According to Bercier's testimony before the bankruptcy court, during his negotiations with BOL, Bercier stated that he wanted only $20,000 of the bond to serve as collateral. This would mean the total value of the collateral would equal the total amount of the loan--$120,000. Bercier's testimony is supported by some of the witnesses; others simply did not recall. If, in fact, these were Bercier's intentions, they were never reduced to writing, and the bankruptcy court found the entire $50,000 bond to be collateral. This finding, accepted by the district court, is not clearly erroneous


Sec. 523(a) (2) states, in part:

(a) A discharge under section 727, 1141, 1228(a), 1228(b), or 1328(b) of this title does not discharge an individual debtor from any debt--

(2) for money, property, services, or an extension, renewal, or refinancing of credit, to the extent obtained by--

(A) false pretenses, a false representation, or actual fraud, other than a statement reflecting the debtor's or an insider's financial condition....


11 U.S.C. § 523(a) (6) states:

(a) A discharge under section 727, 1141, 1228(a), 1228(b), or 1328(b) of this title does not discharge an individual debtor from any debt--

(6) for willful and malicious injury by the debtor to another entity or to the property of another entity....


We note that the testimony before the bankruptcy court regarding whether Bercier's pledge of the bond was valid and why he liquidated the bond and spent the proceeds when he did is germane to BOL's Sec. 523(a) (2) claim that Bercier made a misrepresentation of fact to the bank. Moreover, the liquidation of the bond and the spending of the proceeds are also germane to BOL's Sec. 523(a) (2) claim because, in its complaint, BOL asked for interest on the $50,000 "from the date of conversion and liquidation of the bond."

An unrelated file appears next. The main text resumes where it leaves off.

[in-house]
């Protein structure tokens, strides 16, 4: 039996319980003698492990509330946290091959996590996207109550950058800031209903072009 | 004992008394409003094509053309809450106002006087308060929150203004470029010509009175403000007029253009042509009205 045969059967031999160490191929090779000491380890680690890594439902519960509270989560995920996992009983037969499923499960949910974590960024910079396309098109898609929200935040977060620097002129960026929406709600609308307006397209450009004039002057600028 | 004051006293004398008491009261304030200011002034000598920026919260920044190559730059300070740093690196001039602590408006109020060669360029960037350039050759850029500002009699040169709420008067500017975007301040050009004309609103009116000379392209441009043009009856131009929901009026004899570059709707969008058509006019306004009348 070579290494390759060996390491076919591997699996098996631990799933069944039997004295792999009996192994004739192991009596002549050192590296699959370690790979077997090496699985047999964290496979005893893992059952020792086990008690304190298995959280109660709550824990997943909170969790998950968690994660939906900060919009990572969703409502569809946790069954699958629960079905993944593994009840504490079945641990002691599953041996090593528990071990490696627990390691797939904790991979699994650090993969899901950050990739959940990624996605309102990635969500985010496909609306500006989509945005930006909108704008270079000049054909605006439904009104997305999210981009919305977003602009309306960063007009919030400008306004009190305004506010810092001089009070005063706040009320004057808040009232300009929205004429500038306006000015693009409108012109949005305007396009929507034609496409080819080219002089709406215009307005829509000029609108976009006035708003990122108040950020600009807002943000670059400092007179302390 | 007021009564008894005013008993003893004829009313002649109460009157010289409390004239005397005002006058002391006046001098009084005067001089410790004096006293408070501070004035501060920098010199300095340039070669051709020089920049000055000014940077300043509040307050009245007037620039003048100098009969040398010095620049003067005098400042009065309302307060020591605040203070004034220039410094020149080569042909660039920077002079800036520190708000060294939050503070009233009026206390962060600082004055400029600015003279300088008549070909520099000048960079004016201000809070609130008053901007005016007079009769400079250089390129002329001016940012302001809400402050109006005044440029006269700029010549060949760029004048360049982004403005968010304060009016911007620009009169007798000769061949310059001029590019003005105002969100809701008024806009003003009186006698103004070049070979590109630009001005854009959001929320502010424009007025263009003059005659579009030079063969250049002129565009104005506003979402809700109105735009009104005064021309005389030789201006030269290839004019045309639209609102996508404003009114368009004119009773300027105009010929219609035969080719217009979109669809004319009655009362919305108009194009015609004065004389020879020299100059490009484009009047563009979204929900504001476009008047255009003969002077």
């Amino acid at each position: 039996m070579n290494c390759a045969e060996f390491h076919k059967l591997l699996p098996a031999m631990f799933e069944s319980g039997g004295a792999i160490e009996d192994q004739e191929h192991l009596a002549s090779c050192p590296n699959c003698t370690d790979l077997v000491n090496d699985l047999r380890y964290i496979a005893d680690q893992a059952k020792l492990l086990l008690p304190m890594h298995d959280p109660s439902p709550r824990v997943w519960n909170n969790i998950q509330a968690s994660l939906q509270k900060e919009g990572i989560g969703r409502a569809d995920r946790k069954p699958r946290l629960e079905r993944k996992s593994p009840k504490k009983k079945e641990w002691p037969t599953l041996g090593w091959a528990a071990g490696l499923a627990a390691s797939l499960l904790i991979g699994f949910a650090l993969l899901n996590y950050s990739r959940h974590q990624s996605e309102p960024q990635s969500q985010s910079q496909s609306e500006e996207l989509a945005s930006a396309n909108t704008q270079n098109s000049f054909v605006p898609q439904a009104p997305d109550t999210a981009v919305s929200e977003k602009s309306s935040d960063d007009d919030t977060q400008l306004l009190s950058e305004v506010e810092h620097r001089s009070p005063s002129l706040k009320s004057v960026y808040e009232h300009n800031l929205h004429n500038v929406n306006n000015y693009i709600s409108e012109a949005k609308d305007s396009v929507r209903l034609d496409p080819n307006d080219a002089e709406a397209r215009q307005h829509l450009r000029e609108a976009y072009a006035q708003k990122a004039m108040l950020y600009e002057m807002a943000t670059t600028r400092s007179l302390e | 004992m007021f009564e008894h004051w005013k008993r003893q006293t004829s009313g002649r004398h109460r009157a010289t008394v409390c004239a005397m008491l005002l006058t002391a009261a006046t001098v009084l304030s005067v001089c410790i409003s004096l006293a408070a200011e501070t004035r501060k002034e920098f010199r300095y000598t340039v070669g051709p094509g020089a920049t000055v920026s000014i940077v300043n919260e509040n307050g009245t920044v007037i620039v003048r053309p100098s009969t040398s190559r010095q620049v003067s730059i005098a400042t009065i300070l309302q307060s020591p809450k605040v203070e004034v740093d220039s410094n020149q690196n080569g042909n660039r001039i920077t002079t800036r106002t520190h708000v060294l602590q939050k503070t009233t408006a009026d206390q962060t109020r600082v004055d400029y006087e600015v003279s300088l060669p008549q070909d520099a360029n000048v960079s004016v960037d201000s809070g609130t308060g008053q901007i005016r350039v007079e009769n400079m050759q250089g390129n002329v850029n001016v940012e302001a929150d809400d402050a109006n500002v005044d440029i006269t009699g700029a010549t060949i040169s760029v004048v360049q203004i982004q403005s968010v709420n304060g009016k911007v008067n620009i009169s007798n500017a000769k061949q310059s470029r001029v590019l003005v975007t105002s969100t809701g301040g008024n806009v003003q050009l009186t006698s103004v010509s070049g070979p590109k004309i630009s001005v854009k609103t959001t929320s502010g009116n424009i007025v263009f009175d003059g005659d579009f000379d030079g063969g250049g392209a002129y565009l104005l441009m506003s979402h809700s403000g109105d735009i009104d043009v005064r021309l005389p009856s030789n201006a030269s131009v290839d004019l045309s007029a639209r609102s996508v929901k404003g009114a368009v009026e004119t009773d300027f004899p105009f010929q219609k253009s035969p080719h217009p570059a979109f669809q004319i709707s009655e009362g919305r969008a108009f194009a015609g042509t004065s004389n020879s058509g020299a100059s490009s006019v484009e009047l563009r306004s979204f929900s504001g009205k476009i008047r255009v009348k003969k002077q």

See also In re Boese, 8 B.R. 660, 662 (Bankr.D.S.D. 1981) ("In order to prevail under 11 U.S.C. § 523(a) (2) (A), a creditor must prove that a debtor knowingly and fraudulently made false representations to the creditor in order to obtain the creditor's money. Subsequent conduct contrary to a former representation by debtor does not necessarily establish the original representation to have been false.")


This court has applied Bankr. Rule 4007(c) strictly. See In the Matter of Sam, 894 F.2d 778, 781 (5th Cir. 1990) (one purpose of Rule 4007(c) to promote expeditious and efficient administration of bankruptcy cases by assuring parties that within 60 days they know which debts subject to an exception to discharge); In the Matter of Compton, 891 F.2d 1180, 1185 (5th Cir. 1990) ("Rule 4007 ... places a heavy burden on the creditor to protect his rights.")


We do not suggest that an amended complaint adding a ground of challenge to the dischargeability of a particular debt would not relate back, for purposes of Bankruptcy Rule 4007(c), to the time of filing of the same creditor's original complaint challenging the dischargeability of the identical debt. Courts have applied Fed. R. Civ. P. 15(c) to amended complaints filed after the Rule 4007(c) sixty-day period for filing complaints had expired. See, e.g., In re Fondren, 119 B.R. 101, 104 (Bankr.S.D. Miss. 1990) ("Under the facts of this case, the allegations upon which the proposed amendment under section 523(a) (6) are based are the very same as those presented in the original complaint which alleged a violation of section 523(a) (2). Therefore, under Rule 15(c) ... the requested amendment here is allowable and will relate back to the date of the original complaint."); In re Heath, 114 B.R. 310, 312 (Bankr.N.D. Ga. 1990) (Original complaint alleging nondischargeability under Sec. 523(a) (4) amended to allege nondischargeability under Sec. 523(a) (6) after Rule 4007(c) time period expired will relate back if claims under Sec. 523(a) (6) arose out of the conduct, transaction or occurrence set forth or attempted to be set forth in the original complaint.)